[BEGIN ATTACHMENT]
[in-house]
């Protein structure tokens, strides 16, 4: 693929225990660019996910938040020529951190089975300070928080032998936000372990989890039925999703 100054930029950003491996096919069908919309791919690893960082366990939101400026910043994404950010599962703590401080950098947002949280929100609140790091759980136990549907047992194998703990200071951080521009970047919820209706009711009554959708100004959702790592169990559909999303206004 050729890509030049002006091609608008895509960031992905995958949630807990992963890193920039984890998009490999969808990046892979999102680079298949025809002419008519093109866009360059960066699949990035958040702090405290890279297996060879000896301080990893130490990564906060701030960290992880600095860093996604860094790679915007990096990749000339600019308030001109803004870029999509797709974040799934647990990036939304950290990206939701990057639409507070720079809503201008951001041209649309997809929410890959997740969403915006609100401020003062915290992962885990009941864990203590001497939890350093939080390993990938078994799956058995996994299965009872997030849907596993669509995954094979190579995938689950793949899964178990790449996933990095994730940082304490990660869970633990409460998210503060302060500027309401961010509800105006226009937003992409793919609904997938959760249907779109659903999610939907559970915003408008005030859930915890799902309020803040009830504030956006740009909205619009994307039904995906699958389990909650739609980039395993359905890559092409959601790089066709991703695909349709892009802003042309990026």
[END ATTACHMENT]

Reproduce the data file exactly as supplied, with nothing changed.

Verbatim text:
[in-house]
């Protein structure tokens, strides 16, 4: 693929225990660019996910938040020529951190089975300070928080032998936000372990989890039925999703 100054930029950003491996096919069908919309791919690893960082366990939101400026910043994404950010599962703590401080950098947002949280929100609140790091759980136990549907047992194998703990200071951080521009970047919820209706009711009554959708100004959702790592169990559909999303206004 050729890509030049002006091609608008895509960031992905995958949630807990992963890193920039984890998009490999969808990046892979999102680079298949025809002419008519093109866009360059960066699949990035958040702090405290890279297996060879000896301080990893130490990564906060701030960290992880600095860093996604860094790679915007990096990749000339600019308030001109803004870029999509797709974040799934647990990036939304950290990206939701990057639409507070720079809503201008951001041209649309997809929410890959997740969403915006609100401020003062915290992962885990009941864990203590001497939890350093939080390993990938078994799956058995996994299965009872997030849907596993669509995954094979190579995938689950793949899964178990790449996933990095994730940082304490990660869970633990409460998210503060302060500027309401961010509800105006226009937003992409793919609904997938959760249907779109659903999610939907559970915003408008005030859930915890799902309020803040009830504030956006740009909205619009994307039904995906699958389990909650739609980039395993359905890559092409959601790089066709991703695909349709892009802003042309990026």